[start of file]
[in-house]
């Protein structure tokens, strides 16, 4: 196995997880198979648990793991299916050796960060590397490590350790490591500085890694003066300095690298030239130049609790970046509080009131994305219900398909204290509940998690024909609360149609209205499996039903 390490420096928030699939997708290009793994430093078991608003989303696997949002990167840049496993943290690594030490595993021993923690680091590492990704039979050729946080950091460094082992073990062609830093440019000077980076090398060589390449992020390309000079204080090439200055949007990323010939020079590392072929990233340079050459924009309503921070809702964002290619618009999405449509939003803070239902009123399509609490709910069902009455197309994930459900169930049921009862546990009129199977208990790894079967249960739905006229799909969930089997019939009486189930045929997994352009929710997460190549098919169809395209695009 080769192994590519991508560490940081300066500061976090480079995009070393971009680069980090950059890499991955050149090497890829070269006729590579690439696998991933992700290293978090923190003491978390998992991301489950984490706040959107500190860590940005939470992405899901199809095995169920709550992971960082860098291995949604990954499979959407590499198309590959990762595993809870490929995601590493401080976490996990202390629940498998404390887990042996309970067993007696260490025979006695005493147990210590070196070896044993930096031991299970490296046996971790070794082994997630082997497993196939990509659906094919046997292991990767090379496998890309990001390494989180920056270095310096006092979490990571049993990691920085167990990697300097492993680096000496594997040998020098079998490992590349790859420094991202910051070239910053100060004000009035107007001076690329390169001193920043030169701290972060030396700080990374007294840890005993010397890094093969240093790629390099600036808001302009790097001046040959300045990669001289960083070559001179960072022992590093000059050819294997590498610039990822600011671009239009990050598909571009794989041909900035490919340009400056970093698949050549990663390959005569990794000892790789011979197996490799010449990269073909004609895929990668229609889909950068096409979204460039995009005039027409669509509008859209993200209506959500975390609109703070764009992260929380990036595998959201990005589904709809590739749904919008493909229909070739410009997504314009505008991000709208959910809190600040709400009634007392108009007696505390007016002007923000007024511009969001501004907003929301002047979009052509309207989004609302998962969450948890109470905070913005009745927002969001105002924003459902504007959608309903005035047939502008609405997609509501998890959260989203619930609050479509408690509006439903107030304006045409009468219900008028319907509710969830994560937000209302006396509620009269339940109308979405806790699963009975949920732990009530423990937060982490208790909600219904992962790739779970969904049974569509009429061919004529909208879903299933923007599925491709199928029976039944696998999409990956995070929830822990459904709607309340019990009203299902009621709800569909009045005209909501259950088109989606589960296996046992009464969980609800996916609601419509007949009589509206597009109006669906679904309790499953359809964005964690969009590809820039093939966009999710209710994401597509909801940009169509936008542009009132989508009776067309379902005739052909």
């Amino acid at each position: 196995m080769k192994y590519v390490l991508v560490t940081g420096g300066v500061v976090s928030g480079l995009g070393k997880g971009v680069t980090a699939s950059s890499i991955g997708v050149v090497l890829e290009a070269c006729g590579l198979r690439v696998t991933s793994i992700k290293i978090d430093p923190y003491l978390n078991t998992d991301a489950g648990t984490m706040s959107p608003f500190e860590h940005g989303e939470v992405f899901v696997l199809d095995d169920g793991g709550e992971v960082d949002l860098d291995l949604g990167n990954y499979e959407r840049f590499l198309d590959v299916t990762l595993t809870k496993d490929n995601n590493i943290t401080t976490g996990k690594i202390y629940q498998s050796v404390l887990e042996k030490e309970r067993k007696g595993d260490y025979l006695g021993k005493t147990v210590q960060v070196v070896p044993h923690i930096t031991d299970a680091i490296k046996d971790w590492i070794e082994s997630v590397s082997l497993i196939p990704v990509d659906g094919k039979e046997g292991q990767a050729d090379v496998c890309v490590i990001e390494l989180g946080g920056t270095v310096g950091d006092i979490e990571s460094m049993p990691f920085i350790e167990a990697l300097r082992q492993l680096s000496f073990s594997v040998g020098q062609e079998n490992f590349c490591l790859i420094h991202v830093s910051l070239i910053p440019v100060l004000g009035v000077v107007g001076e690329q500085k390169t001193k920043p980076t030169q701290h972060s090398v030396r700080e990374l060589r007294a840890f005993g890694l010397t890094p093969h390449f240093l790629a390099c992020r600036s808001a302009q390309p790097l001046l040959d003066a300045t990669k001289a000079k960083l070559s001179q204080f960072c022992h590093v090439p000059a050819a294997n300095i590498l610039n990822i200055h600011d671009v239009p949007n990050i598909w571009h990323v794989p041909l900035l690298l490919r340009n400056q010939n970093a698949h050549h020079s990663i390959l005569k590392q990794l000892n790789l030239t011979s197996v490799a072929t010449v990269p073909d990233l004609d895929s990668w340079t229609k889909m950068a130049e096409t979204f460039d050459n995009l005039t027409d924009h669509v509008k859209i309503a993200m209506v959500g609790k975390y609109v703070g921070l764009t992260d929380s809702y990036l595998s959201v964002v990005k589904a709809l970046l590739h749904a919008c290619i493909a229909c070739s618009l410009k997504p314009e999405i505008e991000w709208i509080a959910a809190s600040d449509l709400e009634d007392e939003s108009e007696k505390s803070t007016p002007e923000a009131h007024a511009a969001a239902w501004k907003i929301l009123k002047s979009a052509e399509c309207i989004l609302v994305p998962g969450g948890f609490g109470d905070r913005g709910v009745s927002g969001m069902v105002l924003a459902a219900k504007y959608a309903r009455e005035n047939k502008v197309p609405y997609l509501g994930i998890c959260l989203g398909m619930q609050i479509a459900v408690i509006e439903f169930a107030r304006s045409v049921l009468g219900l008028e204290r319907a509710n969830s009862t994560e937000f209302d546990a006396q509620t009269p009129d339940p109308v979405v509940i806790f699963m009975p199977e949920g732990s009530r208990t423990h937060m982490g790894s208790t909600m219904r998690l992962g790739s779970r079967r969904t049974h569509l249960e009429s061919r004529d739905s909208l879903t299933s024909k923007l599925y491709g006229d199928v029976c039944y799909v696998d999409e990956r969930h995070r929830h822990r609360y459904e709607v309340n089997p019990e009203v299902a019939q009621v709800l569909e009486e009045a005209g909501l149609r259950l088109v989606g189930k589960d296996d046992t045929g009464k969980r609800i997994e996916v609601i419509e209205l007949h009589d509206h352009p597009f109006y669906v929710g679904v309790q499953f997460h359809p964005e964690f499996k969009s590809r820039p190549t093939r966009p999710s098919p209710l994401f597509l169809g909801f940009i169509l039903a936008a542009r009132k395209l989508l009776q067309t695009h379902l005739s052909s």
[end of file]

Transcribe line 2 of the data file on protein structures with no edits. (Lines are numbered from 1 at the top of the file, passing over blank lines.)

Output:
């Protein structure tokens, strides 16, 4: 196995997880198979648990793991299916050796960060590397490590350790490591500085890694003066300095690298030239130049609790970046509080009131994305219900398909204290509940998690024909609360149609209205499996039903 390490420096928030699939997708290009793994430093078991608003989303696997949002990167840049496993943290690594030490595993021993923690680091590492990704039979050729946080950091460094082992073990062609830093440019000077980076090398060589390449992020390309000079204080090439200055949007990323010939020079590392072929990233340079050459924009309503921070809702964002290619618009999405449509939003803070239902009123399509609490709910069902009455197309994930459900169930049921009862546990009129199977208990790894079967249960739905006229799909969930089997019939009486189930045929997994352009929710997460190549098919169809395209695009 080769192994590519991508560490940081300066500061976090480079995009070393971009680069980090950059890499991955050149090497890829070269006729590579690439696998991933992700290293978090923190003491978390998992991301489950984490706040959107500190860590940005939470992405899901199809095995169920709550992971960082860098291995949604990954499979959407590499198309590959990762595993809870490929995601590493401080976490996990202390629940498998404390887990042996309970067993007696260490025979006695005493147990210590070196070896044993930096031991299970490296046996971790070794082994997630082997497993196939990509659906094919046997292991990767090379496998890309990001390494989180920056270095310096006092979490990571049993990691920085167990990697300097492993680096000496594997040998020098079998490992590349790859420094991202910051070239910053100060004000009035107007001076690329390169001193920043030169701290972060030396700080990374007294840890005993010397890094093969240093790629390099600036808001302009790097001046040959300045990669001289960083070559001179960072022992590093000059050819294997590498610039990822600011671009239009990050598909571009794989041909900035490919340009400056970093698949050549990663390959005569990794000892790789011979197996490799010449990269073909004609895929990668229609889909950068096409979204460039995009005039027409669509509008859209993200209506959500975390609109703070764009992260929380990036595998959201990005589904709809590739749904919008493909229909070739410009997504314009505008991000709208959910809190600040709400009634007392108009007696505390007016002007923000007024511009969001501004907003929301002047979009052509309207989004609302998962969450948890109470905070913005009745927002969001105002924003459902504007959608309903005035047939502008609405997609509501998890959260989203619930609050479509408690509006439903107030304006045409009468219900008028319907509710969830994560937000209302006396509620009269339940109308979405806790699963009975949920732990009530423990937060982490208790909600219904992962790739779970969904049974569509009429061919004529909208879903299933923007599925491709199928029976039944696998999409990956995070929830822990459904709607309340019990009203299902009621709800569909009045005209909501259950088109989606589960296996046992009464969980609800996916609601419509007949009589509206597009109006669906679904309790499953359809964005964690969009590809820039093939966009999710209710994401597509909801940009169509936008542009009132989508009776067309379902005739052909």